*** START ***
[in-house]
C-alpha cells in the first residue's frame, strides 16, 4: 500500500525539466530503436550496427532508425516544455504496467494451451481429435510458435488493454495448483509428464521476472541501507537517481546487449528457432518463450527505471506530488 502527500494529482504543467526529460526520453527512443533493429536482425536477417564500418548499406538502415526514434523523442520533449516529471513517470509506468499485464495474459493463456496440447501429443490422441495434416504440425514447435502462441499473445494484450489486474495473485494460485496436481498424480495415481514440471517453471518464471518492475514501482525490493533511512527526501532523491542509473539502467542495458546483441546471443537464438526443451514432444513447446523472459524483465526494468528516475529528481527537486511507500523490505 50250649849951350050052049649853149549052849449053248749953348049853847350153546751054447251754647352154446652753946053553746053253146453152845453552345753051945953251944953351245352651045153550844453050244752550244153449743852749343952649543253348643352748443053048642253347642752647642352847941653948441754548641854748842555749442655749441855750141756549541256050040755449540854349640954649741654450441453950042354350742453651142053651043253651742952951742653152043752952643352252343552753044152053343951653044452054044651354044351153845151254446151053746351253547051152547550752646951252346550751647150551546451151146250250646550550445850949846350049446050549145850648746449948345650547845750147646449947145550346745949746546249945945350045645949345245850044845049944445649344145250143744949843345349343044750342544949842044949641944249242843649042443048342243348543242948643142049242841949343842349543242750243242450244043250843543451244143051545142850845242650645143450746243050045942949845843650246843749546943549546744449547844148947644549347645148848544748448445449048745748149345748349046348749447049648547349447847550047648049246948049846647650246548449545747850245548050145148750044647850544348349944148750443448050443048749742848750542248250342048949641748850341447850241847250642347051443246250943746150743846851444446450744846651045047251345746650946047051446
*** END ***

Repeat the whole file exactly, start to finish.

[in-house]
C-alpha cells in the first residue's frame, strides 16, 4: 500500500525539466530503436550496427532508425516544455504496467494451451481429435510458435488493454495448483509428464521476472541501507537517481546487449528457432518463450527505471506530488 502527500494529482504543467526529460526520453527512443533493429536482425536477417564500418548499406538502415526514434523523442520533449516529471513517470509506468499485464495474459493463456496440447501429443490422441495434416504440425514447435502462441499473445494484450489486474495473485494460485496436481498424480495415481514440471517453471518464471518492475514501482525490493533511512527526501532523491542509473539502467542495458546483441546471443537464438526443451514432444513447446523472459524483465526494468528516475529528481527537486511507500523490505 50250649849951350050052049649853149549052849449053248749953348049853847350153546751054447251754647352154446652753946053553746053253146453152845453552345753051945953251944953351245352651045153550844453050244752550244153449743852749343952649543253348643352748443053048642253347642752647642352847941653948441754548641854748842555749442655749441855750141756549541256050040755449540854349640954649741654450441453950042354350742453651142053651043253651742952951742653152043752952643352252343552753044152053343951653044452054044651354044351153845151254446151053746351253547051152547550752646951252346550751647150551546451151146250250646550550445850949846350049446050549145850648746449948345650547845750147646449947145550346745949746546249945945350045645949345245850044845049944445649344145250143744949843345349343044750342544949842044949641944249242843649042443048342243348543242948643142049242841949343842349543242750243242450244043250843543451244143051545142850845242650645143450746243050045942949845843650246843749546943549546744449547844148947644549347645148848544748448445449048745748149345748349046348749447049648547349447847550047648049246948049846647650246548449545747850245548050145148750044647850544348349944148750443448050443048749742848750542248250342048949641748850341447850241847250642347051443246250943746150743846851444446450744846651045047251345746650946047051446